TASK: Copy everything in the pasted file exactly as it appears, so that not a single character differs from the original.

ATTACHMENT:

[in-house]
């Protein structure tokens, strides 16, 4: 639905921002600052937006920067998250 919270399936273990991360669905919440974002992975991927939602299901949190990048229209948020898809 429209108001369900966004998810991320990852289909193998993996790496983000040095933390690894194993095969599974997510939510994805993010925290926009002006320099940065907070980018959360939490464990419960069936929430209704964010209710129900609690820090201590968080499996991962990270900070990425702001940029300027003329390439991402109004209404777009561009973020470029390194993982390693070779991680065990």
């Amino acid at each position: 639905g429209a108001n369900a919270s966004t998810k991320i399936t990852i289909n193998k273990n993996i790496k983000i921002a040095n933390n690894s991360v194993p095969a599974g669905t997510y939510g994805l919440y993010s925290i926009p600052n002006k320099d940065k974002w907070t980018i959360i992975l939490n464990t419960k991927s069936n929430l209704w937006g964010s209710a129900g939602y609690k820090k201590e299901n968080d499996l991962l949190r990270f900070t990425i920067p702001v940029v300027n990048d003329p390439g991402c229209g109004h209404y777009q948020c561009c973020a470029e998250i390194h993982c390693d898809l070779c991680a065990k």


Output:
[in-house]
């Protein structure tokens, strides 16, 4: 639905921002600052937006920067998250 919270399936273990991360669905919440974002992975991927939602299901949190990048229209948020898809 429209108001369900966004998810991320990852289909193998993996790496983000040095933390690894194993095969599974997510939510994805993010925290926009002006320099940065907070980018959360939490464990419960069936929430209704964010209710129900609690820090201590968080499996991962990270900070990425702001940029300027003329390439991402109004209404777009561009973020470029390194993982390693070779991680065990």
């Amino acid at each position: 639905g429209a108001n369900a919270s966004t998810k991320i399936t990852i289909n193998k273990n993996i790496k983000i921002a040095n933390n690894s991360v194993p095969a599974g669905t997510y939510g994805l919440y993010s925290i926009p600052n002006k320099d940065k974002w907070t980018i959360i992975l939490n464990t419960k991927s069936n929430l209704w937006g964010s209710a129900g939602y609690k820090k201590e299901n968080d499996l991962l949190r990270f900070t990425i920067p702001v940029v300027n990048d003329p390439g991402c229209g109004h209404y777009q948020c561009c973020a470029e998250i390194h993982c390693d898809l070779c991680a065990k």